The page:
Battersea’s the sort of place whose name – attached to landmarks in the area – is more famous than the district itself. For while most people in the UK have heard of both the Battersea Dogs and Cats Home or (the now disused) Battersea Power Station, many may be hard pressed to tell you why you might actually give the London area a visit. Well, here’s a good reason to pop Battersea-way if you’re anywhere near it – and if you have the family in tow – namely, it’s spacious and outstanding public park…
The park itself
Blessed with fabulous views of the Thames, an art gallery and a zoo, this gorgeous expanse of green is undoubtedly the pride of the Battersea district. Built on parkland on which the Duke of Wellington, the Napoleon-era war hero, once duelled with a society foe, it was opened by Queen Victoria in 1858 and hosted what many believe to have been the first official football match overseen by the English Football Association (FA) in 1864. Today, the park offers families the opportunity to mess about on the water in pedalos – specifically on its attractive boating lake – and take in the bright, vivid colour of the flora and fauna – including bullfinch and blackcap birds and 20 different butterfly species – of its nature reserves. Meanwhile, the kids especially will be delighted by the adventure playground, which boasts exciting features, including slides and high climbing nets.
The Children’s Zoo
Unsurprisingly a firm family favourite, the Children’s Zoo is arguably the biggest and best of the Battersea Park attractions. Although small by many zoo standards (it’s located in a public park, after all), there’s lashings of charisma to the place – and it certainly doesn’t skimp on the animal front either (so well worth the Tube trip from north of the river if you’ve made your base a hotel like Park Grand London Lancaster Gate). For while the little ones will be charmed by the commonplace rabbits, sheep, goats and chickens to be found on most city farms too, they’re bound to be beguiled by the genuinely exotic – and very loveable – lemurs, Asian short-clawed otters, meerkats, monkeys, emus and talking mynah birds. Just like any decent zoo, this one also offers a coffee shop, picnic tables and indoors and outdoors play-areas.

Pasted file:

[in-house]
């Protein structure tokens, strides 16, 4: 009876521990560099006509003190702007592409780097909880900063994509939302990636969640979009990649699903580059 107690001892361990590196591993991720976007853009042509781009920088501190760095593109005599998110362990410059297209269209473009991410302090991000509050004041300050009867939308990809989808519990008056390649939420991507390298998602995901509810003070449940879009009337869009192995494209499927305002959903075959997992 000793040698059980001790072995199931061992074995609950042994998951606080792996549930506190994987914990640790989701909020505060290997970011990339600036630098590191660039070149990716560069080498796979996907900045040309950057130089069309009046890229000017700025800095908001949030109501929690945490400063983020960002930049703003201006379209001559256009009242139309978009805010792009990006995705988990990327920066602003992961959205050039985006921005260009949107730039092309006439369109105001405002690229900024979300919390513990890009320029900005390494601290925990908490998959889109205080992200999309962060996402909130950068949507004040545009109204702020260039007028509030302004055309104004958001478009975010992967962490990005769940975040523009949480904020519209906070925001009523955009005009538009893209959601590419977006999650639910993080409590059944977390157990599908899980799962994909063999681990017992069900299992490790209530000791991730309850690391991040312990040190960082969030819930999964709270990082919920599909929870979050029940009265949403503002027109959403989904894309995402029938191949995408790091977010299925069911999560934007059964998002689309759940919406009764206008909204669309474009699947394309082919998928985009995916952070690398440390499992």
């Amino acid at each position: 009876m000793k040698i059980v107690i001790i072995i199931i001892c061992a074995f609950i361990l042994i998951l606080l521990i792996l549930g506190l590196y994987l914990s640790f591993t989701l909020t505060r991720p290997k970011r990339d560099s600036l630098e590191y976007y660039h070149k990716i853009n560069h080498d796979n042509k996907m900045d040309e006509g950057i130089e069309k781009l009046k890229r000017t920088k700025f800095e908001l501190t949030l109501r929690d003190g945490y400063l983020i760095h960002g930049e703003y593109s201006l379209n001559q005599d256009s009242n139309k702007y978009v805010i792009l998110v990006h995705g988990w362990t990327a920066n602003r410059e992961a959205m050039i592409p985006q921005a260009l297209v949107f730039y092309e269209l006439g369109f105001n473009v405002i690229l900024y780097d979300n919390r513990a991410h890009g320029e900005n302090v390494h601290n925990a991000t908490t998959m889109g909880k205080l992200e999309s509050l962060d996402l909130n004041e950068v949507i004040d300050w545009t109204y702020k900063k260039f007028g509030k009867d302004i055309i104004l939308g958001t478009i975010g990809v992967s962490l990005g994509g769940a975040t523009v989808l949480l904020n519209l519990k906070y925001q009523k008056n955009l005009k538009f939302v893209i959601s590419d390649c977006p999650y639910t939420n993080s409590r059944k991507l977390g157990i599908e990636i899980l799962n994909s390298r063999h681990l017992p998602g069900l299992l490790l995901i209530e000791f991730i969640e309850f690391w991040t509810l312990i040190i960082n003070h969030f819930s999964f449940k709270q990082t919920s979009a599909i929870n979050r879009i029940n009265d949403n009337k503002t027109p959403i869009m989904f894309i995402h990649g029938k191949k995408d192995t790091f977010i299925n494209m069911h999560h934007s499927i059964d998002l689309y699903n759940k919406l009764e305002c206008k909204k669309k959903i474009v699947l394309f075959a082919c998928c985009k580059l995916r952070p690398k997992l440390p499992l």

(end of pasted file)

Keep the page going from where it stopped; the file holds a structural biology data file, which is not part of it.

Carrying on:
The Pump House Gallery
Finally, you have to check out this fine art haven set in a grand Victorian building originally constructed to supply the park’s lakes with water. Famed in the art community for supporting local talent, over the last decade or so it’s focused more and more on fashionable and well-received contemporary works – indeed it holds exhibitions featuring everything from photography to performance up to at least six times a years. A place where both culture vultures and the culturally curious can’t go wrong then!